The Haematological Tumour Committee is made up of a multidisciplinary team of professionals in: pathological anatomy, dermatology, nursing, haematology, nuclear medicine, medical oncology, radiation oncology, psychology, and radiodiagnosis.
The treatment of a tumour will depend on its typology, extension, and evolution. Depending on each case, there are therapeutic options available for surgery, external or internal radiotherapy (brachytherapy), or systemic treatments (chemotherapy, hormone therapy, drugs against molecular targets, etc.), and/or combinations of these.
The haematological tumours committee deals with cancers related to the haematology speciality.
Lymphoma is a cancer that affects lymphocytes, which are cells that are part of the body’s immune system (they help us fight infections).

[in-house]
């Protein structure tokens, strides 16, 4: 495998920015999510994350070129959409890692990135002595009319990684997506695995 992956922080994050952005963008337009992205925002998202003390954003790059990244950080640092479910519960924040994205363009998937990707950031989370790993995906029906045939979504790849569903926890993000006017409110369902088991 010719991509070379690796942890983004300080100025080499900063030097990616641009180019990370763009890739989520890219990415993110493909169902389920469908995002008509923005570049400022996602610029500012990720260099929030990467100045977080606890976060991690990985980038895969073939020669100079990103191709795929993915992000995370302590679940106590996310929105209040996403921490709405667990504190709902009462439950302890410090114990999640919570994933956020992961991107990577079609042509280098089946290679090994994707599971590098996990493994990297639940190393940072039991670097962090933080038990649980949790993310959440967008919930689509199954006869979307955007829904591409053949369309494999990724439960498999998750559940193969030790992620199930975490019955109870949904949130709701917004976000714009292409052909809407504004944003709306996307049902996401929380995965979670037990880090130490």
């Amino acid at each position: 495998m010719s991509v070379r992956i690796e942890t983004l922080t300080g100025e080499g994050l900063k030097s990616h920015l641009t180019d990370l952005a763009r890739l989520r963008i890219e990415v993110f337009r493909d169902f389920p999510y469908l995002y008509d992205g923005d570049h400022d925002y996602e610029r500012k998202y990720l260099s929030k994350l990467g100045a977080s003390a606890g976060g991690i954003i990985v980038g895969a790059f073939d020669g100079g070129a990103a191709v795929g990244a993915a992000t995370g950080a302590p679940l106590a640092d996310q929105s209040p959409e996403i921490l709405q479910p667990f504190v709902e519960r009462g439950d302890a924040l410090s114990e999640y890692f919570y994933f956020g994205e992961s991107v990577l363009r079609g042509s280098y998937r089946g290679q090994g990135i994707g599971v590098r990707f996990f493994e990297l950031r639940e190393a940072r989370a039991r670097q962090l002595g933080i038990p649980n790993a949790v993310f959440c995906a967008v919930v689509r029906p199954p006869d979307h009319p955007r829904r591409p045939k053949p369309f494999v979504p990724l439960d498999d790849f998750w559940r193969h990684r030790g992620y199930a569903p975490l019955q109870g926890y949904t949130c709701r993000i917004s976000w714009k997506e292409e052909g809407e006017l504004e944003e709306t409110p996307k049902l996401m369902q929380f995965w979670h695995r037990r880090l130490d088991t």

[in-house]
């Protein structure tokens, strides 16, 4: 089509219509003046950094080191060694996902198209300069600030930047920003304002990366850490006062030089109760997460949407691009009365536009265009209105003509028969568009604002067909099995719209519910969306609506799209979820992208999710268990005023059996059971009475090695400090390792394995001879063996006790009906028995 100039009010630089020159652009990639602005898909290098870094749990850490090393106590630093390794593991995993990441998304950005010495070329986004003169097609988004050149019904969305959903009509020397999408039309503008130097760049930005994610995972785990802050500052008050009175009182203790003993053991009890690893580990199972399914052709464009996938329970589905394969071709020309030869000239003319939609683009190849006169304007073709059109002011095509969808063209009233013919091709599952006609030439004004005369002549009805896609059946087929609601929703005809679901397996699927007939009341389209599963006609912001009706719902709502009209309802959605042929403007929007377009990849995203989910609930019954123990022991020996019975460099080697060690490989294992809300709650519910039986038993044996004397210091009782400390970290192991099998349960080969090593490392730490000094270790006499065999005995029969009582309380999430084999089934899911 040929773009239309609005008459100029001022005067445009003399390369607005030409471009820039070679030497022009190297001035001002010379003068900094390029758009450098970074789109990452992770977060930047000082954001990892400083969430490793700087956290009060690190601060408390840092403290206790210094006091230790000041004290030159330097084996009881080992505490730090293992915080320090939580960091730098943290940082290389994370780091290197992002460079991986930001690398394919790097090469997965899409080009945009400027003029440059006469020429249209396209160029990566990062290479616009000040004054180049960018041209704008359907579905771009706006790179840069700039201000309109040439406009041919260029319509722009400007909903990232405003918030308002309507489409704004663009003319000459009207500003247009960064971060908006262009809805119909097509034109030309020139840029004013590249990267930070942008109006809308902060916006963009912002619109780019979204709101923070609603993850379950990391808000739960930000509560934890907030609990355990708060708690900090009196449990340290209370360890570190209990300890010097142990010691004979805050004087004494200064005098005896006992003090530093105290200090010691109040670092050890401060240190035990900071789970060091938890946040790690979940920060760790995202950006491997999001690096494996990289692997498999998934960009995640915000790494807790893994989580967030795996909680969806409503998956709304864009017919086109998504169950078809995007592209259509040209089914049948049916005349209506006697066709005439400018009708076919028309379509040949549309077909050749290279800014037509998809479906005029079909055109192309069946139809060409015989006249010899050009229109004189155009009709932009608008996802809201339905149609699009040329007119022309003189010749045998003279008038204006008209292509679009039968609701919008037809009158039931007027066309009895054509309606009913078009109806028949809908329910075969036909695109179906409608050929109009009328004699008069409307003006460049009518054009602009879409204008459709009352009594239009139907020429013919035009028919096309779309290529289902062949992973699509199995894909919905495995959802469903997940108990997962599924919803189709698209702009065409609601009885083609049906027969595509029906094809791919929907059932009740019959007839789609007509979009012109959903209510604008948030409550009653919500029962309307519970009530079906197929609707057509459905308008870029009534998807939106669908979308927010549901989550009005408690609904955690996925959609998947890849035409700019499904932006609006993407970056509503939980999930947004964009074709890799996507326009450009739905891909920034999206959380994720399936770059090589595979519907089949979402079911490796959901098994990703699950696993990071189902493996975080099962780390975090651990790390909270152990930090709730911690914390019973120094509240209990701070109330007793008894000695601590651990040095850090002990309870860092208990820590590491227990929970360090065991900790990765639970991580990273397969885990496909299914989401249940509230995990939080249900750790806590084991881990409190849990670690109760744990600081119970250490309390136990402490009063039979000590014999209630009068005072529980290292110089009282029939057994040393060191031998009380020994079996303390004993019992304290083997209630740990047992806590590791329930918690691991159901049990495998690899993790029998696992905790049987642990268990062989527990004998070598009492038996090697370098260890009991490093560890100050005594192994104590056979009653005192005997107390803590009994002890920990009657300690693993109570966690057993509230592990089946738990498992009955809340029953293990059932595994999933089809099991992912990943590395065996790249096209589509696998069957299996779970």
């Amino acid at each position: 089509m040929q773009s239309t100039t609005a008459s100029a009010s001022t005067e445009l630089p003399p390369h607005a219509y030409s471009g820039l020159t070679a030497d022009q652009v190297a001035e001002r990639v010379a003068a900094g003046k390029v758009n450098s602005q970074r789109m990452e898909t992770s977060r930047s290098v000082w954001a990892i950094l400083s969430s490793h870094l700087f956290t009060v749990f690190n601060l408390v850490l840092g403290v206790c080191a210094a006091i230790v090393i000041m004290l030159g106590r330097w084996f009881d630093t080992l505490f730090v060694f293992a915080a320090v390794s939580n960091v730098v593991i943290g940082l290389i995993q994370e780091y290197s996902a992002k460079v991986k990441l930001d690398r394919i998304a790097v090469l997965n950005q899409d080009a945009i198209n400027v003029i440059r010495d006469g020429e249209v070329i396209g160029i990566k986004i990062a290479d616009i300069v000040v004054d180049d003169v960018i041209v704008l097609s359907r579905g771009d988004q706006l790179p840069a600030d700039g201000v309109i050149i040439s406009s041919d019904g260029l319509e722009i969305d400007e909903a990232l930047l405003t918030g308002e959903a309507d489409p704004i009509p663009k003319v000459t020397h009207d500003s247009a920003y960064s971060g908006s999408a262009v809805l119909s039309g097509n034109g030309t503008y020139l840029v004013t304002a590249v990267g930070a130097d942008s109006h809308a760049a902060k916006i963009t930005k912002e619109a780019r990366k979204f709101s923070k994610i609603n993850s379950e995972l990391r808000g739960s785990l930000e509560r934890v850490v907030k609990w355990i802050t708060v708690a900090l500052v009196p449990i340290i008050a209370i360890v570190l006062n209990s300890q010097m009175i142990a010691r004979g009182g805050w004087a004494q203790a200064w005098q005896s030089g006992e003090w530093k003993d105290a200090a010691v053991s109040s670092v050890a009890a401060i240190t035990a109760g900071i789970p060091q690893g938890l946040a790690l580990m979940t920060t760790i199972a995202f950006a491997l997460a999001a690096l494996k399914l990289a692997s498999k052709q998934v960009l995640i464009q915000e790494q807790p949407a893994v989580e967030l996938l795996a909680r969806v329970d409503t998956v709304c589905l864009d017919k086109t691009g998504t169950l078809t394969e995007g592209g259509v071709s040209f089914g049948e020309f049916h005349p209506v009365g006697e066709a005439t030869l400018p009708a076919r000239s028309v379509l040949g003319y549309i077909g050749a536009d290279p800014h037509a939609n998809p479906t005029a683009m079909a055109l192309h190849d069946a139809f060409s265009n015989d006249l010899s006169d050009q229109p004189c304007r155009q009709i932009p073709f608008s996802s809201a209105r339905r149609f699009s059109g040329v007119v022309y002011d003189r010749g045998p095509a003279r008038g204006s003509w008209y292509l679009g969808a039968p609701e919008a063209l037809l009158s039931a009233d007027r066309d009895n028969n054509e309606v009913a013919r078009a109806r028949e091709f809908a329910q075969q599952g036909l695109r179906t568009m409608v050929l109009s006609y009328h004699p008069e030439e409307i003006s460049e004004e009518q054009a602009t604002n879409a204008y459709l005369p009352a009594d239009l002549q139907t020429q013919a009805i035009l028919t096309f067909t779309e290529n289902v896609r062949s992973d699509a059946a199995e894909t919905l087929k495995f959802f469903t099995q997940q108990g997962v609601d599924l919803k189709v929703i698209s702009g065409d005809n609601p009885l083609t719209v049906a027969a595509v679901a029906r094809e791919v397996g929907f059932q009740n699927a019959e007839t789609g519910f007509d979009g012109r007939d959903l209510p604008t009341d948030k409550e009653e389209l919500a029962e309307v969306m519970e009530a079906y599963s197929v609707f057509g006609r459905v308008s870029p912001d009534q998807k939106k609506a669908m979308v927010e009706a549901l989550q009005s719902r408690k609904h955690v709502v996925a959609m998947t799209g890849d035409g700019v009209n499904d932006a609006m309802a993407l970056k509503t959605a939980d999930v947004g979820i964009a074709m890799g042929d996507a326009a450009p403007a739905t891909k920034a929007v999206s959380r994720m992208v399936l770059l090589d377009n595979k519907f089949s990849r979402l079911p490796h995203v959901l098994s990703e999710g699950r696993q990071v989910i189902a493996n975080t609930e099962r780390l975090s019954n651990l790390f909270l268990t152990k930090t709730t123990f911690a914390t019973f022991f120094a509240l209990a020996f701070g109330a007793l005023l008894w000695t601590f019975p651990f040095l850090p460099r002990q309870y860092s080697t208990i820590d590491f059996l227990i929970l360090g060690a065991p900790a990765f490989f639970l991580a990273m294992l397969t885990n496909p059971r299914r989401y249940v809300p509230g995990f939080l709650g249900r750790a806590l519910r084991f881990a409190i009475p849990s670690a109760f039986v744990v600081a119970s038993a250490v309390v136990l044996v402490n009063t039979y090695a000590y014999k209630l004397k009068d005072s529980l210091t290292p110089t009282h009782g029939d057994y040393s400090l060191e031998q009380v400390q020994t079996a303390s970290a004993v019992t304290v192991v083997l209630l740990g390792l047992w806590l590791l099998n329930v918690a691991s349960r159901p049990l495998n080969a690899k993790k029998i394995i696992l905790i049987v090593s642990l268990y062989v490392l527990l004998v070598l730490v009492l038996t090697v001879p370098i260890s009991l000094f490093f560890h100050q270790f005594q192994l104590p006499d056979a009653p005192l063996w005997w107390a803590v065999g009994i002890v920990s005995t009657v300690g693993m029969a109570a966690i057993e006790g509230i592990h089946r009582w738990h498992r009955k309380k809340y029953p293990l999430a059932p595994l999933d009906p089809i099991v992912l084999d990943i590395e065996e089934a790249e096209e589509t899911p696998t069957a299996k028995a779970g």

Chronic lymphocytic leukaemia (CLL) is a blood cancer characterised by the overproduction of B-lymphocytes. B-lymphocytes protect the body against germs by producing proteins called antibodies.
Multiple myeloma is a type of bone marrow cancer caused by the malignant degeneration of plasma cells. Normal plasma cells are part of the immune system, which is made up of several types of cells that work together to fight infection and other diseases. Lymphocytes are the main cell type of the immune system. The main types of lymphocytes are B cells and T cells.
Services included in this committee
The Tumour Committees are regulated under established protocols and are made up of a multidisciplinary team of expert doctors from the main specialities depending on the type of tumour. The IVO’s haematological tumour committee is made up of multidisciplinary medical teams from the following specialities: